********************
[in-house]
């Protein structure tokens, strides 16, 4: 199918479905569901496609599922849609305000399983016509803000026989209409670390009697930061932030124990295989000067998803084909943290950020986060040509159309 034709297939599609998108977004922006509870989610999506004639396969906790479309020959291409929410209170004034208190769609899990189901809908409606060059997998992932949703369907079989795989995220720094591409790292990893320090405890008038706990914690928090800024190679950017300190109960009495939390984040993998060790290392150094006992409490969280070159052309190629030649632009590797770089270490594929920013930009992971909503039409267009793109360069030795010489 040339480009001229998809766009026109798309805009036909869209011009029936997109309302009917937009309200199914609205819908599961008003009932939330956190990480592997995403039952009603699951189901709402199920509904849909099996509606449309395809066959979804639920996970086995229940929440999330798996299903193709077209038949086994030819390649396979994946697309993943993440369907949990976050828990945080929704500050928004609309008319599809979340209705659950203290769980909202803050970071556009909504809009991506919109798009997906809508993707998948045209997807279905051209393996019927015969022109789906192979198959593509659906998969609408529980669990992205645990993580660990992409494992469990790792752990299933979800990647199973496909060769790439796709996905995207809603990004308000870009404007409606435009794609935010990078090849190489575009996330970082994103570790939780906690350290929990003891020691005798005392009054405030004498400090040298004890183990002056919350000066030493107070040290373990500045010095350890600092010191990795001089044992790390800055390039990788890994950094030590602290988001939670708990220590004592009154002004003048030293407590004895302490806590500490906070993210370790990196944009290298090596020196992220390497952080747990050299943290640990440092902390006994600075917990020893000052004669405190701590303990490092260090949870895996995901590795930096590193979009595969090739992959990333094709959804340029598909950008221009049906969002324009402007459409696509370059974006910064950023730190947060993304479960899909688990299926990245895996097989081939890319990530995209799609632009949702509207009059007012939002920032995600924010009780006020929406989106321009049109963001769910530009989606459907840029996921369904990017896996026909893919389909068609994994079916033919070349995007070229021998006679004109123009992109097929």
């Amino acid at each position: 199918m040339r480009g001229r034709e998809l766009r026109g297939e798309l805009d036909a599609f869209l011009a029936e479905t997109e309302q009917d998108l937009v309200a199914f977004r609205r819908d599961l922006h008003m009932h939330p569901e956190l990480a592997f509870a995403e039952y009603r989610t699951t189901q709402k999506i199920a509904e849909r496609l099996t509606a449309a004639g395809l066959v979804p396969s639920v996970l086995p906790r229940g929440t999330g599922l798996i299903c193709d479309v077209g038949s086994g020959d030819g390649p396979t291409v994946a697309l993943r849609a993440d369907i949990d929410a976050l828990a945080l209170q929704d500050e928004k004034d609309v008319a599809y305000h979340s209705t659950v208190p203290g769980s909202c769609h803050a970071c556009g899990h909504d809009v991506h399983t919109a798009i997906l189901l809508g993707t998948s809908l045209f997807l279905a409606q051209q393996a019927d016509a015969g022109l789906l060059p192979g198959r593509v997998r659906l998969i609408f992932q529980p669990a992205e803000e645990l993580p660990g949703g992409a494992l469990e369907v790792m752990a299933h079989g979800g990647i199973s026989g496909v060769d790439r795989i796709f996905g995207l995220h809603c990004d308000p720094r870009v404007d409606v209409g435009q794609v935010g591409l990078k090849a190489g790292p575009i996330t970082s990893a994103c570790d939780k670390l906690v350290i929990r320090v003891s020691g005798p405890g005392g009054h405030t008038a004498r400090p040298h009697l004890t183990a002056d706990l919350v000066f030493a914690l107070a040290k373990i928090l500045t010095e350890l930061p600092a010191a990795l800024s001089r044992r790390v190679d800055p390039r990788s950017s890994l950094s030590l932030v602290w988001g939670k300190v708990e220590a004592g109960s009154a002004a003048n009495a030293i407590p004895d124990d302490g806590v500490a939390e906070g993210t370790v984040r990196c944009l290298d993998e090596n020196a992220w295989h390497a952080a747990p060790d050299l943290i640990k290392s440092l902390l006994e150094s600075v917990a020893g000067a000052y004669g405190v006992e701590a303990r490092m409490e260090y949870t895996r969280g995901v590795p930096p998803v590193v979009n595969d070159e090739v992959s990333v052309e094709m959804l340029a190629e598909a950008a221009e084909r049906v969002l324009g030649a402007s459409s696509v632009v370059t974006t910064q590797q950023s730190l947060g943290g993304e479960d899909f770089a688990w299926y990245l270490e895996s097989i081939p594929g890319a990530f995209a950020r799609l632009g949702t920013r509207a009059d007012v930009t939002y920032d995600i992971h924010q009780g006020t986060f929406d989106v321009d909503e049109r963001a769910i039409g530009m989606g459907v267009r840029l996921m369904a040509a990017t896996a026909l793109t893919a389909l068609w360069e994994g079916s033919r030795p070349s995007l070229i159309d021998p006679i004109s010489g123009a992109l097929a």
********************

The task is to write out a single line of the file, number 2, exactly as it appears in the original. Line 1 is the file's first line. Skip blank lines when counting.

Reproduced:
């Protein structure tokens, strides 16, 4: 199918479905569901496609599922849609305000399983016509803000026989209409670390009697930061932030124990295989000067998803084909943290950020986060040509159309 034709297939599609998108977004922006509870989610999506004639396969906790479309020959291409929410209170004034208190769609899990189901809908409606060059997998992932949703369907079989795989995220720094591409790292990893320090405890008038706990914690928090800024190679950017300190109960009495939390984040993998060790290392150094006992409490969280070159052309190629030649632009590797770089270490594929920013930009992971909503039409267009793109360069030795010489 040339480009001229998809766009026109798309805009036909869209011009029936997109309302009917937009309200199914609205819908599961008003009932939330956190990480592997995403039952009603699951189901709402199920509904849909099996509606449309395809066959979804639920996970086995229940929440999330798996299903193709077209038949086994030819390649396979994946697309993943993440369907949990976050828990945080929704500050928004609309008319599809979340209705659950203290769980909202803050970071556009909504809009991506919109798009997906809508993707998948045209997807279905051209393996019927015969022109789906192979198959593509659906998969609408529980669990992205645990993580660990992409494992469990790792752990299933979800990647199973496909060769790439796709996905995207809603990004308000870009404007409606435009794609935010990078090849190489575009996330970082994103570790939780906690350290929990003891020691005798005392009054405030004498400090040298004890183990002056919350000066030493107070040290373990500045010095350890600092010191990795001089044992790390800055390039990788890994950094030590602290988001939670708990220590004592009154002004003048030293407590004895302490806590500490906070993210370790990196944009290298090596020196992220390497952080747990050299943290640990440092902390006994600075917990020893000052004669405190701590303990490092260090949870895996995901590795930096590193979009595969090739992959990333094709959804340029598909950008221009049906969002324009402007459409696509370059974006910064950023730190947060993304479960899909688990299926990245895996097989081939890319990530995209799609632009949702509207009059007012939002920032995600924010009780006020929406989106321009049109963001769910530009989606459907840029996921369904990017896996026909893919389909068609994994079916033919070349995007070229021998006679004109123009992109097929």